This year, we welcome younger groups of audience, some of them were first time festival goers. The wider audience profile is in line with IDF’s focus this year, and aligned with its vision to make dance more accessible.
Through the use of website, social media, e-newsletter, and cross-country partnerships, including an online media partnership with ASEF Culture 360, we have been able to reach out to over 500,000 digital audiences from across Indonesia and overseas.
- What were some notable performances or key takeaways from this year’s edition?
One of the missions we would like to achieve, which we started in IDF 2022, is to make dance more accessible to the wider public. Our message is that not only dancers and choreographers can dance, that dance is part of our everyday lives for happiness/entertainment and also to keep our bodies healthy. One of the ways we achieved this in IDF 2022 was by presenting a work by Gymnastik Emporium titled “Senam Kota Kita: Pengantar Tubuh Kuat Hidup di Ibu Kota”, in which they had a process of community engagement with female aerobic instructors and aerobic participants in Central Jakarta. The theater stage was filled with around 100 participants from the community as part of the work.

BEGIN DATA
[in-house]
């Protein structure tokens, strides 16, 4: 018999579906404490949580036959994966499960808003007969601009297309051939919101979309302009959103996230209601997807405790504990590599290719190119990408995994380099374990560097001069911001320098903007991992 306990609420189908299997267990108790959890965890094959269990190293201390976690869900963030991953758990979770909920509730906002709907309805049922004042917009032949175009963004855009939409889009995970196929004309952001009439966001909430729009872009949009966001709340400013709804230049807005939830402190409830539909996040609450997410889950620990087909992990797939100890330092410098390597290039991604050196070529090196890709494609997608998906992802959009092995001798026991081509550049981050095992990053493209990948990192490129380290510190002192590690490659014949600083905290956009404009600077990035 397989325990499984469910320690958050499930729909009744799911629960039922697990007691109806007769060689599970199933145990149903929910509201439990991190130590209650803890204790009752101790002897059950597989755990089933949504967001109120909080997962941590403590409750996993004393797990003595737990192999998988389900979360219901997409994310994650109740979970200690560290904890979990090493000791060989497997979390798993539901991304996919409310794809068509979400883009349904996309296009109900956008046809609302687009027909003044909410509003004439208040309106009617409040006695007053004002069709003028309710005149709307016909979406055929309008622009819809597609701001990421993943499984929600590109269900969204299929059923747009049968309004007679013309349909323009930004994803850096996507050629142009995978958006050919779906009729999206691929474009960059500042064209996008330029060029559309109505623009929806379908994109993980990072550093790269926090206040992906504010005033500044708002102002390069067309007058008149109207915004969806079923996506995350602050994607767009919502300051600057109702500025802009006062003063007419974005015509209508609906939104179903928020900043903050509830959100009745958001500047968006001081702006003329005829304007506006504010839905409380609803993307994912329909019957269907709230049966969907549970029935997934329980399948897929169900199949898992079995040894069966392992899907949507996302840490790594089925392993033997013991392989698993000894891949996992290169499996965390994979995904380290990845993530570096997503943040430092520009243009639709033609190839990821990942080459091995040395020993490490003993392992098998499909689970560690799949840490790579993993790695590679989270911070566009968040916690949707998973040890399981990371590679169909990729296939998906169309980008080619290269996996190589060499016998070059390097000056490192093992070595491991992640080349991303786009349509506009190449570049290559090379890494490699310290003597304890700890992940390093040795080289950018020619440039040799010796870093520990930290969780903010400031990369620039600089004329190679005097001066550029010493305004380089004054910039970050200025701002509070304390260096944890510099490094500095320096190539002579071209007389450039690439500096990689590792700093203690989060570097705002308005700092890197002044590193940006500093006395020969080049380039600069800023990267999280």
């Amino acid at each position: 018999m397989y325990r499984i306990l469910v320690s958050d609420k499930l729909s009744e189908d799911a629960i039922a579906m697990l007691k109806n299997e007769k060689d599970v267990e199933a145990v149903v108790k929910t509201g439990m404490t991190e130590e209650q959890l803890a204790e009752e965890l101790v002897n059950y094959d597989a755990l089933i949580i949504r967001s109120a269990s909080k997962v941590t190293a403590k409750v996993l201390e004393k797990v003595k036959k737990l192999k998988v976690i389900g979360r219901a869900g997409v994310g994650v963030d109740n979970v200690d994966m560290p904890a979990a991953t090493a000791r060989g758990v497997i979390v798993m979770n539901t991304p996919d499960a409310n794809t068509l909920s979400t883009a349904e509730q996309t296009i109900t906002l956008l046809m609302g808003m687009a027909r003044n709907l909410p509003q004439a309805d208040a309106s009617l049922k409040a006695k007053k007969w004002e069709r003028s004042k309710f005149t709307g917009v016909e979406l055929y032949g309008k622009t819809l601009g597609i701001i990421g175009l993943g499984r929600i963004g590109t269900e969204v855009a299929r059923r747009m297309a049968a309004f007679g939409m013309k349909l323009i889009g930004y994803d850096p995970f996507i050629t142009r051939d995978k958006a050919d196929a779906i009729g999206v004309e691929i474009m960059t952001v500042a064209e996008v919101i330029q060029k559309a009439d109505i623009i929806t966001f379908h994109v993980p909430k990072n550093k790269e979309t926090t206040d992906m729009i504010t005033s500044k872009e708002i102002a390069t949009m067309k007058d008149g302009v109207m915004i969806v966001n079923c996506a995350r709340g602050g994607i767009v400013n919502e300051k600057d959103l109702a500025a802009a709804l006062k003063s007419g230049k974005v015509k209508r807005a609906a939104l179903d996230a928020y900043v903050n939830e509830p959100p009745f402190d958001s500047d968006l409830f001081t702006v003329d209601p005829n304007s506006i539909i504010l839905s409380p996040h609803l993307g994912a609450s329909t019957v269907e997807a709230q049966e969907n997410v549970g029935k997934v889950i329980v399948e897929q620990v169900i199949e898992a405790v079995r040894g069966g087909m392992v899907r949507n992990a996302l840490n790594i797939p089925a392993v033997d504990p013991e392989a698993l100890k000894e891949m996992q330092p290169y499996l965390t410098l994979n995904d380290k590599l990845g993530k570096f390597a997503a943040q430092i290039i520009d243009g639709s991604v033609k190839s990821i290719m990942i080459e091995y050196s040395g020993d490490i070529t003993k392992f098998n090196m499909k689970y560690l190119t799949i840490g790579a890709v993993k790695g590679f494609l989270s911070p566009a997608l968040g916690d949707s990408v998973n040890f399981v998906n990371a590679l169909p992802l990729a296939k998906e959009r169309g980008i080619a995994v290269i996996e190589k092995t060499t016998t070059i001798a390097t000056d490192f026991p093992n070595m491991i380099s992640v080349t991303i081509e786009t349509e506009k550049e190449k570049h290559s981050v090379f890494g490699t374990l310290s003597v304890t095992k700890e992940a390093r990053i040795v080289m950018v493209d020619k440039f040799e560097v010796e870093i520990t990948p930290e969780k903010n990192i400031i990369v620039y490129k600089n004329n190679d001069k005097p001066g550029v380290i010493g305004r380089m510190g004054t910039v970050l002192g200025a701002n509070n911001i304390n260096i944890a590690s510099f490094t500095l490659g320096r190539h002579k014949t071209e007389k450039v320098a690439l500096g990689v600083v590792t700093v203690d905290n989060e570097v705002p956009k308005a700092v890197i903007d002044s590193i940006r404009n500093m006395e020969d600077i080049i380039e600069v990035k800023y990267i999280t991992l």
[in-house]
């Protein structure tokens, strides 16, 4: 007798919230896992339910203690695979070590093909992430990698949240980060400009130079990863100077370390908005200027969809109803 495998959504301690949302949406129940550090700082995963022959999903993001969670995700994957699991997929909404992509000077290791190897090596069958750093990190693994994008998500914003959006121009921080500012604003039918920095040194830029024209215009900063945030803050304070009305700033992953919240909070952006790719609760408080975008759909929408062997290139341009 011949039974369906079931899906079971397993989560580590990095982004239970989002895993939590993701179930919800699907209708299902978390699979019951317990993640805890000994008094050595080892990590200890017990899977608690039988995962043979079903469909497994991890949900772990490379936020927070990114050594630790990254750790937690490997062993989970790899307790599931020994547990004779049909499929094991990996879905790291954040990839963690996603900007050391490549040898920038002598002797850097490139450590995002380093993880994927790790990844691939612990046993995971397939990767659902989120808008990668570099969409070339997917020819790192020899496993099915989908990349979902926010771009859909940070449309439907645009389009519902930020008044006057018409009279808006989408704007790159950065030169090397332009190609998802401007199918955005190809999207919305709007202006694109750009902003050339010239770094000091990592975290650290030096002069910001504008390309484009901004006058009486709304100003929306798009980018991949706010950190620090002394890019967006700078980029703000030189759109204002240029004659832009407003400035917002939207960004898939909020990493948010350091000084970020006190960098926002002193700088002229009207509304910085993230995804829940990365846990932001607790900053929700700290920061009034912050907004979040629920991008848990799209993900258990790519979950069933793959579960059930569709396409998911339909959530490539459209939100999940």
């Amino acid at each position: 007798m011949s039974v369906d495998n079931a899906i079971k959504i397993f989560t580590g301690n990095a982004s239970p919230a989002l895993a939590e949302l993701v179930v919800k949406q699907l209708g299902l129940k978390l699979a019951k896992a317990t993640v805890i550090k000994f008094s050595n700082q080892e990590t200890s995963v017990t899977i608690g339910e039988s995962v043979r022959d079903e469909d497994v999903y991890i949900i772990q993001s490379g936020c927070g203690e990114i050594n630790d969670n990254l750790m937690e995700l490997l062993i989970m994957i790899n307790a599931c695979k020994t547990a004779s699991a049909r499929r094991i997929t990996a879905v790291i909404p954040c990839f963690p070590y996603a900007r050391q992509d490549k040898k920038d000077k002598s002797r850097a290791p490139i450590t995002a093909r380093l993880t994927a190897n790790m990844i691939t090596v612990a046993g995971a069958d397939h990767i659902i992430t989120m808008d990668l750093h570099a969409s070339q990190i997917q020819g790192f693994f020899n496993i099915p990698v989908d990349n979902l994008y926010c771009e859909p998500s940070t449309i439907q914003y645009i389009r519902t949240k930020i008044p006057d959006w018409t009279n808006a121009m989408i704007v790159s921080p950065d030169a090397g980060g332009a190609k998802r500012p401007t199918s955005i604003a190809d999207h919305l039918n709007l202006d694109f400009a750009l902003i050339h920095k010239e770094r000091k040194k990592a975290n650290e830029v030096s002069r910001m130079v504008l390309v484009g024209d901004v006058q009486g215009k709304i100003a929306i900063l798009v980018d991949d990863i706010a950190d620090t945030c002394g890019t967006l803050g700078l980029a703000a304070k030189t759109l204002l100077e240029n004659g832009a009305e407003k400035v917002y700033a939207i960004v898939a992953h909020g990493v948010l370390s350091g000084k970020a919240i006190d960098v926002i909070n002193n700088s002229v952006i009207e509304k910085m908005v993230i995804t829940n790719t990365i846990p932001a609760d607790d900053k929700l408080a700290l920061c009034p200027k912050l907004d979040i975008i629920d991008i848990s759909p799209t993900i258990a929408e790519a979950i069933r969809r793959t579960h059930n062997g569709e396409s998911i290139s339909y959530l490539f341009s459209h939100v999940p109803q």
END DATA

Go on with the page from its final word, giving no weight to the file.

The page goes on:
Senam Kota Kita: Pengantar Tubuh Kuat Hidup di Ibu Kota by Gymnastik Emporium © Indonesian Dance Festival 2022
Several works by the Kampana artists (IDF’s laboratorium where we provide quality time, space, guidance for young artists to realize their ideas, through several workshops which culminate in a presentation of work in progress or work presentation during the festival), where they integrated the use of technology and the VR world into the work. Inciting audiences to participate actively with the choreography, both in movement and through the VR or their own gadgets while enjoying the performances. These are works by Jared Luna (the Philippines), Eka Wahyuni (Berau/Yogyakarta, Indonesia), and Kornkarn Rungsawang (Thailand).